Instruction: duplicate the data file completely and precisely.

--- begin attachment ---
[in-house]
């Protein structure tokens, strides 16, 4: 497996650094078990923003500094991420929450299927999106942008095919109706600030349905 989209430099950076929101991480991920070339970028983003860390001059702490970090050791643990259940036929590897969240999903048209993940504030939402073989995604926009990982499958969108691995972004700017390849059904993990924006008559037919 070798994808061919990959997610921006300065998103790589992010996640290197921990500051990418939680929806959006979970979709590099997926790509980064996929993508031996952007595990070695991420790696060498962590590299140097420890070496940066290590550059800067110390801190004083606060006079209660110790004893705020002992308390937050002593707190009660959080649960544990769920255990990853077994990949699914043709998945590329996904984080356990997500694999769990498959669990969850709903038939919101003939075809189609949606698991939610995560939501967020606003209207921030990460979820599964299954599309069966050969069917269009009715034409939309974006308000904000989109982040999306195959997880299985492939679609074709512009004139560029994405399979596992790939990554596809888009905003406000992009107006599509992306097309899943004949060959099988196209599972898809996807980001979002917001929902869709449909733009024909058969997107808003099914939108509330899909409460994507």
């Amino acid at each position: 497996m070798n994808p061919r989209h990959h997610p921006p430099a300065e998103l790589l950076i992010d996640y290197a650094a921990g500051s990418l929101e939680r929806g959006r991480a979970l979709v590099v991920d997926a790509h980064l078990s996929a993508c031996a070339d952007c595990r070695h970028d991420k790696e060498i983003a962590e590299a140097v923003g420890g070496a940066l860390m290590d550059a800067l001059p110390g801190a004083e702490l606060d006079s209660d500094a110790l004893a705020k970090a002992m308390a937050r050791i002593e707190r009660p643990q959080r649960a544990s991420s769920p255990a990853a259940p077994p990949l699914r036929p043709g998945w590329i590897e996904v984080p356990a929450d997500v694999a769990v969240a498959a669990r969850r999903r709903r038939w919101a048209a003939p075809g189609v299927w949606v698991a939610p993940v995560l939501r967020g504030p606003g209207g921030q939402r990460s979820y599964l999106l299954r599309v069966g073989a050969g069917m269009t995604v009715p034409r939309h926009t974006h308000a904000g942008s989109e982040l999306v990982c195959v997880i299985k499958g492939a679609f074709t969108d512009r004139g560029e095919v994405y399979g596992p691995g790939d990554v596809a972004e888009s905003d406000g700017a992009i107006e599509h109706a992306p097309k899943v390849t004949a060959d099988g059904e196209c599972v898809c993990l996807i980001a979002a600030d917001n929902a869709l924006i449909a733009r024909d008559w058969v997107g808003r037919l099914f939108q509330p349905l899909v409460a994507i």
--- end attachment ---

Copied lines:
[in-house]
């Protein structure tokens, strides 16, 4: 497996650094078990923003500094991420929450299927999106942008095919109706600030349905 989209430099950076929101991480991920070339970028983003860390001059702490970090050791643990259940036929590897969240999903048209993940504030939402073989995604926009990982499958969108691995972004700017390849059904993990924006008559037919 070798994808061919990959997610921006300065998103790589992010996640290197921990500051990418939680929806959006979970979709590099997926790509980064996929993508031996952007595990070695991420790696060498962590590299140097420890070496940066290590550059800067110390801190004083606060006079209660110790004893705020002992308390937050002593707190009660959080649960544990769920255990990853077994990949699914043709998945590329996904984080356990997500694999769990498959669990969850709903038939919101003939075809189609949606698991939610995560939501967020606003209207921030990460979820599964299954599309069966050969069917269009009715034409939309974006308000904000989109982040999306195959997880299985492939679609074709512009004139560029994405399979596992790939990554596809888009905003406000992009107006599509992306097309899943004949060959099988196209599972898809996807980001979002917001929902869709449909733009024909058969997107808003099914939108509330899909409460994507």
């Amino acid at each position: 497996m070798n994808p061919r989209h990959h997610p921006p430099a300065e998103l790589l950076i992010d996640y290197a650094a921990g500051s990418l929101e939680r929806g959006r991480a979970l979709v590099v991920d997926a790509h980064l078990s996929a993508c031996a070339d952007c595990r070695h970028d991420k790696e060498i983003a962590e590299a140097v923003g420890g070496a940066l860390m290590d550059a800067l001059p110390g801190a004083e702490l606060d006079s209660d500094a110790l004893a705020k970090a002992m308390a937050r050791i002593e707190r009660p643990q959080r649960a544990s991420s769920p255990a990853a259940p077994p990949l699914r036929p043709g998945w590329i590897e996904v984080p356990a929450d997500v694999a769990v969240a498959a669990r969850r999903r709903r038939w919101a048209a003939p075809g189609v299927w949606v698991a939610p993940v995560l939501r967020g504030p606003g209207g921030q939402r990460s979820y599964l999106l299954r599309v069966g073989a050969g069917m269009t995604v009715p034409r939309h926009t974006h308000a904000g942008s989109e982040l999306v990982c195959v997880i299985k499958g492939a679609f074709t969108d512009r004139g560029e095919v994405y399979g596992p691995g790939d990554v596809a972004e888009s905003d406000g700017a992009i107006e599509h109706a992306p097309k899943v390849t004949a060959d099988g059904e196209c599972v898809c993990l996807i980001a979002a600030d917001n929902a869709l924006i449909a733009r024909d008559w058969v997107g808003r037919l099914f939108q509330p349905l899909v409460a994507i």